Kaiser Permanente will present Nightmare on Puberty Street to our students on April 19th.  This assembly contains sexual health information so you have the option to opt your child out of the assembly. Please see the attached flyer for more information.  If you choose to opt out of the assembly, please let Vice Principal David Sawyer know.

Being Adept is hosting Dr. Danielle Ramo of UCSF on 4/19 at Bel Aire School. Dr. Ramo will talk about teens and marijuana use, and will go over what the recent legalization means for our communities and youth. Attached is a PDF flyer with more info. 

It's all about creative problem solving. Come together with your peers and work together to solve problems in our communities. Dive in, have fun, and be part of the solution.
For more information and to register click here.

RUSD School Psychologist, Dr. Allan Gold, will host a workshop addressing the issues, challenges, and rewards of being an adoptive parent.  Please join him on Wednesday March 29th at the Staff Development Room at Bel Aire School from 8:30 to 10:00 am for this unique oppportunity to meet other parents of adopted children and to engage in a helpful and benficial discussion.

Please RSVP to Dr. Gold at agold@reedschools.orgby Friday, March 24th.  We look forward to seeing you there.

PTA News

Don't forget to get your tickets for the Bel Aire Play, Beauty and the Beast!
"Rising to the Complicated Challenges of Family Relationships in the Digital Age" by Dr. Catherine Steiner-Adair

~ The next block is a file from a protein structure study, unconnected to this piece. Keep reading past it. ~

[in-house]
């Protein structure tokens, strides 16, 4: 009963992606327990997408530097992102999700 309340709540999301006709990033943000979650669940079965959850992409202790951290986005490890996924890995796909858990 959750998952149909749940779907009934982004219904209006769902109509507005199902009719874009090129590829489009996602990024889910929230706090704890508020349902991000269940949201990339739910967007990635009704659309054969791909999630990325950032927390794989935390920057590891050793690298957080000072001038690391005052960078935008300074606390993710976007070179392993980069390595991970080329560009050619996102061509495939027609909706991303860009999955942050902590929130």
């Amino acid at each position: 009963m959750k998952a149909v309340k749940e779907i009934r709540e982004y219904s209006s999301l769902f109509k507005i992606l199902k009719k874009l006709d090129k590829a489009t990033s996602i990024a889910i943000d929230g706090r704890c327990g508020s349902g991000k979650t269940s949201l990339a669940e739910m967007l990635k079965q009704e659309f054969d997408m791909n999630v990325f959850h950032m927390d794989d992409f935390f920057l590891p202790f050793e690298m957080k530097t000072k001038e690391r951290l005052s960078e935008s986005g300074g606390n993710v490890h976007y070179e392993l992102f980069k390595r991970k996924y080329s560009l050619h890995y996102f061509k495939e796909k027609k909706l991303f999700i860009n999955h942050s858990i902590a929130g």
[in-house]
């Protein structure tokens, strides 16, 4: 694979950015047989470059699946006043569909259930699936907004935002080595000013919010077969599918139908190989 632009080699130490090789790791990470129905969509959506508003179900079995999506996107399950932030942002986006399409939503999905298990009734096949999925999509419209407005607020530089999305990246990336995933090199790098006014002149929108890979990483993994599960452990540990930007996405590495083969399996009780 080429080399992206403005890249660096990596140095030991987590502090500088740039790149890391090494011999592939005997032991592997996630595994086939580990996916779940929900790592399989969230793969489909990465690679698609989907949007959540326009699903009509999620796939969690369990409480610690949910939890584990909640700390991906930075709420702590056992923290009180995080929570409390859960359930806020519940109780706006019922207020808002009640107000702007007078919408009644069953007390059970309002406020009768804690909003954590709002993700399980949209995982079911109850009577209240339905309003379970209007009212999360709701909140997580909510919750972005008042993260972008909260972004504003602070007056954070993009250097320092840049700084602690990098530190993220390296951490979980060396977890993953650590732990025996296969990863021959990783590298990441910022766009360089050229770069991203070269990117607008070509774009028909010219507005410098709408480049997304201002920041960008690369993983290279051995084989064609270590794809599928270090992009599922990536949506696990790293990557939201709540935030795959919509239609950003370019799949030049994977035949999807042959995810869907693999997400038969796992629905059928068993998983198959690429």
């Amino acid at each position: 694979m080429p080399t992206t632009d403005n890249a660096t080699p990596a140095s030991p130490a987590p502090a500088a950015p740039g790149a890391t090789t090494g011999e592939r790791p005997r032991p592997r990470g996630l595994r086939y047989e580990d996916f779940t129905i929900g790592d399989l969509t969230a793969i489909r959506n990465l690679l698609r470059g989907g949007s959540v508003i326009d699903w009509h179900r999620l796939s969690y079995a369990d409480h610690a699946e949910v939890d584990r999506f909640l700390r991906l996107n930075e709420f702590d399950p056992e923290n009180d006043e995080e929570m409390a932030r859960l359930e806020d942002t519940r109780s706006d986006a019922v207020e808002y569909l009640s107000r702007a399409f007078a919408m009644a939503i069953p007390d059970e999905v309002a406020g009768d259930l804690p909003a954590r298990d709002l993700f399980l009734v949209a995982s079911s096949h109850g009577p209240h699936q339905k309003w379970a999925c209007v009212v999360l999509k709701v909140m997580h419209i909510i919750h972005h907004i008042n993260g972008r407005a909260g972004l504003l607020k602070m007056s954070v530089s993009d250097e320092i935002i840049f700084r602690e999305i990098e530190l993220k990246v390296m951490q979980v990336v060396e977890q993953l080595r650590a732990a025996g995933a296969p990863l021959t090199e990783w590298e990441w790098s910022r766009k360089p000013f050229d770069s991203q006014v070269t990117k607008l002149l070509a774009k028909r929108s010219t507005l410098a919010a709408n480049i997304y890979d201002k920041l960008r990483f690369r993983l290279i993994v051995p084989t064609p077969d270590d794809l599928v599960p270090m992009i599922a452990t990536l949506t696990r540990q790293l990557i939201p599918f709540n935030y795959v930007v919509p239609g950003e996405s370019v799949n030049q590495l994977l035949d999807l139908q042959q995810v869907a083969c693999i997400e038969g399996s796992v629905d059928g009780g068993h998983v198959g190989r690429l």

Wednesday, March 29th from 6:30-8:30pm
Marin County Office of Education
111 Las Galinas Road, San Rafael

Foundation News

Family participation rates matter! Regardless of dollar amount, high participation percentages allow the district to apply for grants. Currently, 57% of families have participated. We ask the remaining families to consider a donation or pledge, in any amount, and help us reach our goal of 100% participation! 
Thank you to the 551 families who have donated to the Foundation's Family Giving Campaign! 
Did you know?
* You can make a pledge now and pay by June 30th?
* Monthly payment plans are available.
* Many companies offer corporate matching. 
* You can donate stock.
* You can make your donation via credit card and earn points and miles!
Interested in volunteering on the Foundation Board next year? There are many ways to get involved. Please visit our website and go to the "about" tab to see a detailed description of open positions!